In this Update:
Parents Mount Offensive to Save Kids from State Meddling, Indoctrination
Parents, physicians and childhood advocates demanded action from state legislators today to protect their kids from government intrusion and indoctrination, said Sen. Doug Mastriano (R-33). “I introduced the Parental Bill of Rights after our governor and his administration orchestrated an unconstitutional takeover of our children’s health and wellbeing during the COVID-19 pandemic,” he said. “This legislation reaffirms what should go without saying, parents – and parents alone – are the first and last authority on raising their own kids.”
Testifiers told the Senate State Government that the Department of Education and Gov. Tom Wolf wielded power and influence to overrule guidance from local health officials about in-person schooling and universal masking, leading to weeks of lost instruction and educational deficits that will profoundly scar an entire generation of children.
Worse still, the committee learned that Wolf and his allies dragged concerned parents to court where they rejected responsibility for the questionable guidance and policies proliferating across Pennsylvania schools.
Just some of the complaints parents lodged during the hearing include school libraries that offer books so graphic and explicit that their contents can’t be shared in public settings; curriculum that introduces kindergarteners to college-level theories on race and gender; teachers that want to withhold information about students’ mental health, sexual orientation or gender identity from their parents; and the privacy of biological girls in bathrooms and locker rooms taking a backseat to partisan ideology.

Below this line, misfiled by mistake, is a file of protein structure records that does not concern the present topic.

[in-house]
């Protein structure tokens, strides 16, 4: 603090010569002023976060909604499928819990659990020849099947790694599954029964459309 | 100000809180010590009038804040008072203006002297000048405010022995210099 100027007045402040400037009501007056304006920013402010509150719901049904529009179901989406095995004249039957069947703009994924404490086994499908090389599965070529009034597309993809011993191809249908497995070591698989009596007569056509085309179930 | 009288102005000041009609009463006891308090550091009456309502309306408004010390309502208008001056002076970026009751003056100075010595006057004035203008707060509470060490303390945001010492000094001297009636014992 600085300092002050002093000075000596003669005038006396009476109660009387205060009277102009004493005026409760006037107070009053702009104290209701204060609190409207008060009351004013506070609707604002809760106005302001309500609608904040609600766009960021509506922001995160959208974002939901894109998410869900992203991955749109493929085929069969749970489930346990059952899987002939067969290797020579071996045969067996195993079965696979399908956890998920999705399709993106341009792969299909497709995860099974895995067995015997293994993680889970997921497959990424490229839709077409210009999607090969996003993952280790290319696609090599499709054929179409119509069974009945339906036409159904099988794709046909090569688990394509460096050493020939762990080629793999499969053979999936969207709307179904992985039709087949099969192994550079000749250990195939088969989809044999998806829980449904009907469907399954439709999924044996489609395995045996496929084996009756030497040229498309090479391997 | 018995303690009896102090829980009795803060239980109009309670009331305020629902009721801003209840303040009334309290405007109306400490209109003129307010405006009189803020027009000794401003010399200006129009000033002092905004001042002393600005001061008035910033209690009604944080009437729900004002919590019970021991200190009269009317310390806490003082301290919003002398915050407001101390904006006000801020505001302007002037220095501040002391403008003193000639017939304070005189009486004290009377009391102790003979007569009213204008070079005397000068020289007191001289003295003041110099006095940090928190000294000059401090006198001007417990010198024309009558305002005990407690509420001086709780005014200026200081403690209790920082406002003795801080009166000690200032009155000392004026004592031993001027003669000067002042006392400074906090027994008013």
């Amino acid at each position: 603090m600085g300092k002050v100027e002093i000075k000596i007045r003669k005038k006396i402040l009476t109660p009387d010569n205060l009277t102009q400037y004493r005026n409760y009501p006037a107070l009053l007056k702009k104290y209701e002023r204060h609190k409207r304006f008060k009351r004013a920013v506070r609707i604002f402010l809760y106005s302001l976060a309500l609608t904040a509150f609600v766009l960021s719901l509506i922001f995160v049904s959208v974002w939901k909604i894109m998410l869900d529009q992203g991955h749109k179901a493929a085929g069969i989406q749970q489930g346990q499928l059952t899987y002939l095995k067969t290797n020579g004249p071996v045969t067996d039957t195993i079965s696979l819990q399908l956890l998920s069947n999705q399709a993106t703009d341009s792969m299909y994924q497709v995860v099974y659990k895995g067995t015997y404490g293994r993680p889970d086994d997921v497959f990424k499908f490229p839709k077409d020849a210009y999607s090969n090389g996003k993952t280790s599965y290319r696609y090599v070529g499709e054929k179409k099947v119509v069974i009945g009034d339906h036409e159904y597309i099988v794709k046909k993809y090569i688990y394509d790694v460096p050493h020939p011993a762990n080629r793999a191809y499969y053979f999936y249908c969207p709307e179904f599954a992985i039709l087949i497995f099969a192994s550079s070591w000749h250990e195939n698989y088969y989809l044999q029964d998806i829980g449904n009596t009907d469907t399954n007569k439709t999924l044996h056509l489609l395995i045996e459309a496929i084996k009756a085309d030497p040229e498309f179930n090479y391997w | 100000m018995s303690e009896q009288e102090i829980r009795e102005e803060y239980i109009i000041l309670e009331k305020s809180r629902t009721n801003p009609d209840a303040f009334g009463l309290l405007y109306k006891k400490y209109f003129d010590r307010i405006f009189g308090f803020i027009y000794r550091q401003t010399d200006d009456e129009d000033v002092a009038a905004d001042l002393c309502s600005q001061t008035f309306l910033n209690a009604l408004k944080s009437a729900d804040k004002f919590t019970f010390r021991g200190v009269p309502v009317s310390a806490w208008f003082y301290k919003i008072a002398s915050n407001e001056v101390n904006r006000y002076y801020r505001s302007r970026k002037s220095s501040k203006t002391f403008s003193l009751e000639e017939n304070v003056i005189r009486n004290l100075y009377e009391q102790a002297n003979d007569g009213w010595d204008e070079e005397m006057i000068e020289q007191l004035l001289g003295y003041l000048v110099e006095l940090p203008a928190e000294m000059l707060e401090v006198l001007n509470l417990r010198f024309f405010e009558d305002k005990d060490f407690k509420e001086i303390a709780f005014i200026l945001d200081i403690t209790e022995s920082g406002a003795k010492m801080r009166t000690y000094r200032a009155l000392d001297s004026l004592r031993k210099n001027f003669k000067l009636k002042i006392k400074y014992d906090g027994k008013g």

“The administration’s mask is off,” Mastriano said. “The last few years have proven that government bureaucrats can and will do whatever it takes to divide families and indoctrinate a generation of compliant, subservient supporters. I stand shoulder-to-shoulder with the parents who refuse to tow the line and stay silent any longer.”
What’s the Rush, CDC?
Mastriano urged residents to tell the federal Centers for Disease Control and Prevention that COVID-19 vaccinations shouldn’t be included in the routine immunization schedule for children. “The COVID-19 vaccine is experimental, at best, and may pose more risk to children and teens than it does benefits,” Mastriano said. “Rushing to add this to the immunization schedule is not only dangerous, but could also disenfranchise millions of families if their kids are barred from school simply for refusing the vaccine.”
In September, the CDC advertised a two-day meeting and requested comments on its pending decision to recommend updating the childhood immunization schedule to include the COVID-19 vaccine. Today, the Advisory Committee on Immunization Practices convened to vote on this proposal – just one day ahead of the public comment period closing.
“Why is the CDC ignoring the science and rushing to recommend a vaccine that they, themselves, admit doesn’t prevent spread of the virus?” Mastriano said. “There’s enormous debate about the safety and efficacy of this vaccine, and yet, the country’s leading agency on disease prevention is tripping over itself to insist kids receive it – as if it’s as effective as immunizations to prevent polio, hepatitis or the measles.”
Medical experts and researchers have released multiple studies pointing to the ineffectiveness of the vaccine in preventing infection or transmission of the COVID-19 virus. Data from the CDC released in October notes more than 783,000 people sought care for adverse vaccine reactions, and preliminary reports suggest nearly 17,000 died.
Senate Approves Measures to Help Women at High Risk of Breast Cancer
The Senate this week passed two bills to help women at high risk for breast cancer, ensuring coverage for MRIs, ultrasounds and genetic testing with no out-of-pocket costs.
Breast cancer is the second-most common cancer in women in the United States after skin cancers, and early detection is the key to saving lives. The Senate approved the following bills:
Senate Bill 1225 eliminates out-of-pocket costs for breast MRI and ultrasound for women with high-risk conditions such as dense breast tissue, a family history of breast cancer, personal history of breast cancer, genetic predisposition or prior radiation therapy.